Weather Producing in Boston – Tim Studebaker, Graphics Ninja

Tim Studebaker has my dream job. He is a weather producer in Boston. Tim graduated from Lyndon State College in 2010 and has worked the morning weather producer spot at WHDH for the past two years. Not many stations have a weather producer, but the lucky ones that do get to work with a  front row seat to the biggest local stations in the country. I had the chance to talk to Tim about what it’s like to be a weather producer and what his job is like as a master of weather graphics.

How did you end up as a weather producer in Boston?

After graduation, I continued my ongoing job search. I maintained a membership with a job listing website specific to the broadcasting job market. Like others from my graduating class, I was looking for an on-camera meteorologist position. However, a few months after graduation, I spotted a Weather Producer job in Boston. I hadn’t really thought of the idea of producing before this.  Seeing as I am from the Boston area, and was living here again after college, I decided to apply.  It seemed like a great opportunity to stay local and work on my broadcasting skills off-camera.

What is your day like? What kinds of things do you do?

I typically produce for the morning meteorologist. Occasionally, during winter storms or severe weather, I will produce during additional shifts so more on-air meteorologists are available for coverage. On a typical day, I will arrive at the station between 3am and 4am. (Earlier if it’s going to be a busy weather day or the show is starting early.) First, I will take care of any operational items that need to be addressed. Then, I’ll spend some time looking at current/forecast data and start building graphics. The on-air meteorologist will build a complete forecast, as well as a rundown of the graphics she would like to use. Around 4:30am, I will review the rundown, and begin producing graphics off that list. At 5:00am, we go on the air. The rest of the shift is basically spent trying to keep ahead of the rundown. I usually try to have graphics for each hit completed by the end of the previous hit. In other words, graphics for 5:45am should be done by the time the on-air met is completing her 5:30am hit…or earlier. In between producing graphics, I’m basically responsible for making sure the show runs smoothly, such as reviewing the upcoming hit for accuracy.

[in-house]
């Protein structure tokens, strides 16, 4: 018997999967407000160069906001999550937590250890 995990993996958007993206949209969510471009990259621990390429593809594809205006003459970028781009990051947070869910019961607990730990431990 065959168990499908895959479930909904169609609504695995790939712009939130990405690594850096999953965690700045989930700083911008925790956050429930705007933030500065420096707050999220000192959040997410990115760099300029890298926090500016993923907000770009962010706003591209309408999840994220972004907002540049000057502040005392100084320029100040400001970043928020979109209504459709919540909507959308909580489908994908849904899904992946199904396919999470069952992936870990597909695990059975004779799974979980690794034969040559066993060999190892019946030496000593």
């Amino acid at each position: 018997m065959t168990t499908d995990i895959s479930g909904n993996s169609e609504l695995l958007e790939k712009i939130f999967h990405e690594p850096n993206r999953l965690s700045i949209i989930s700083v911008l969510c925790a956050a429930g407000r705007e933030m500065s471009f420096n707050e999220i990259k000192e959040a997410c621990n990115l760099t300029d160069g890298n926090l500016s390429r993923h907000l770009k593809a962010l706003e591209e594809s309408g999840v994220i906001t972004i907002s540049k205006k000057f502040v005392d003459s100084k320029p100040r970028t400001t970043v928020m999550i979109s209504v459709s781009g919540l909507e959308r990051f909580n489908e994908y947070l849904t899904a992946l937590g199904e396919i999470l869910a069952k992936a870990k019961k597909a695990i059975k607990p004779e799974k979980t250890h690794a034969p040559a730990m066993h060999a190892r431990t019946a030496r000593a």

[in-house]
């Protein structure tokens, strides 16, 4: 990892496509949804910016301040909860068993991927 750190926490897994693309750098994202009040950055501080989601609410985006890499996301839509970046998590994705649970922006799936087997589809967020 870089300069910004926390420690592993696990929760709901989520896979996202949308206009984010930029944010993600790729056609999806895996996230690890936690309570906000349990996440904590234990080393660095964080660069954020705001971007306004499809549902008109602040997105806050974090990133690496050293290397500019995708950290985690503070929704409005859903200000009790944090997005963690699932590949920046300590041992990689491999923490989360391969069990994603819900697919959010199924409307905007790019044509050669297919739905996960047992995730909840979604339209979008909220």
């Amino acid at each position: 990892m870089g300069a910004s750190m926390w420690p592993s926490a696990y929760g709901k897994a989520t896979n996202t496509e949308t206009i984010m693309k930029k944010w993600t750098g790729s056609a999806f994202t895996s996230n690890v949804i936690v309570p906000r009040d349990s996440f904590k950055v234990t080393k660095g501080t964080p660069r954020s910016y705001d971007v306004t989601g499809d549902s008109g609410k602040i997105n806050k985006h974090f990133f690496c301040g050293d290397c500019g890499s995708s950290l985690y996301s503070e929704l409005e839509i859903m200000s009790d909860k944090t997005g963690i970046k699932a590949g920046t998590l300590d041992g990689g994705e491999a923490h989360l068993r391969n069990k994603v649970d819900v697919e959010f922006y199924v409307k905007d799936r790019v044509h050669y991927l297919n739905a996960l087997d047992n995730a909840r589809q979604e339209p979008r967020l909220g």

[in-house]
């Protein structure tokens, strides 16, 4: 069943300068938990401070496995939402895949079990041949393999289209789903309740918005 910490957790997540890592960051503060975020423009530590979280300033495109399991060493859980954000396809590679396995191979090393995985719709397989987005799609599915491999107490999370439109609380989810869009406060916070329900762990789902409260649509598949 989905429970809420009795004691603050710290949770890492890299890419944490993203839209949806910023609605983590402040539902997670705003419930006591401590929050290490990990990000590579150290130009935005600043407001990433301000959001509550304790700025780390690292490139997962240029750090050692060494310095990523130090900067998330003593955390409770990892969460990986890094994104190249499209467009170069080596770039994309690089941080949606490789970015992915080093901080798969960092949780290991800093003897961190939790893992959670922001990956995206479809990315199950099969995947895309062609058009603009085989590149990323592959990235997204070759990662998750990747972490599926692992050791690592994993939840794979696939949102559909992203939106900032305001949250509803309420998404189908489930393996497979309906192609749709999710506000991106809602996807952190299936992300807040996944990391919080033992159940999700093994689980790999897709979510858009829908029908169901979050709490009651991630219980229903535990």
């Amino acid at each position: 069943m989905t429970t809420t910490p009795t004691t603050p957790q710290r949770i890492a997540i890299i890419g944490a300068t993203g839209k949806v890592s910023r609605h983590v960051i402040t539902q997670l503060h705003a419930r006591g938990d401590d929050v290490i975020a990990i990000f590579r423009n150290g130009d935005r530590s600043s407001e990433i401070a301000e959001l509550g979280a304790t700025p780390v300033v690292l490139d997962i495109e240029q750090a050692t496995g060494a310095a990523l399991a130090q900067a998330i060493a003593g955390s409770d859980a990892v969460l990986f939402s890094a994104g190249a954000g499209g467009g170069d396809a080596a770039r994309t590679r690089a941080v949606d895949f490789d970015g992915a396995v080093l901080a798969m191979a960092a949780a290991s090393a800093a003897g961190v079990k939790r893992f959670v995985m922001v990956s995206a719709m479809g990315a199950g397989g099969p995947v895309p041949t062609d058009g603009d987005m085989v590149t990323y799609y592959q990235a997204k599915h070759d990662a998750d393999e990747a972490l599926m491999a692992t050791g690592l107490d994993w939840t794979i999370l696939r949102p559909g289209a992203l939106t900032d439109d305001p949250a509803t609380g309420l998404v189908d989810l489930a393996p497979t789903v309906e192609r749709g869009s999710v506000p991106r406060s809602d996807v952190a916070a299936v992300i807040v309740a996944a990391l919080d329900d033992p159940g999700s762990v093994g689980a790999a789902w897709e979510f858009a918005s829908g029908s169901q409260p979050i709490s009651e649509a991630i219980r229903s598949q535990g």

Is it hard to do forecasting and graphics for someone else?

It can be a challenge until you develop a pattern and learn the forecasting style of the person you’re working with. I found that I can build graphics off my own forecast, then make small adjustments, if needed, once I see the met’s forecast. Generally, graphics like a surface analysis or a jet stream will agree between different forecasters, while the details listed on the graphic can easily be adjusted (cloudy vs. mostly cloudy, for example). I usually build graphics we use every day, like the surface analysis, off my own forecast and then tweak them based on her forecast. Graphics that require more specific data are usually built after I see her rundown and her forecast.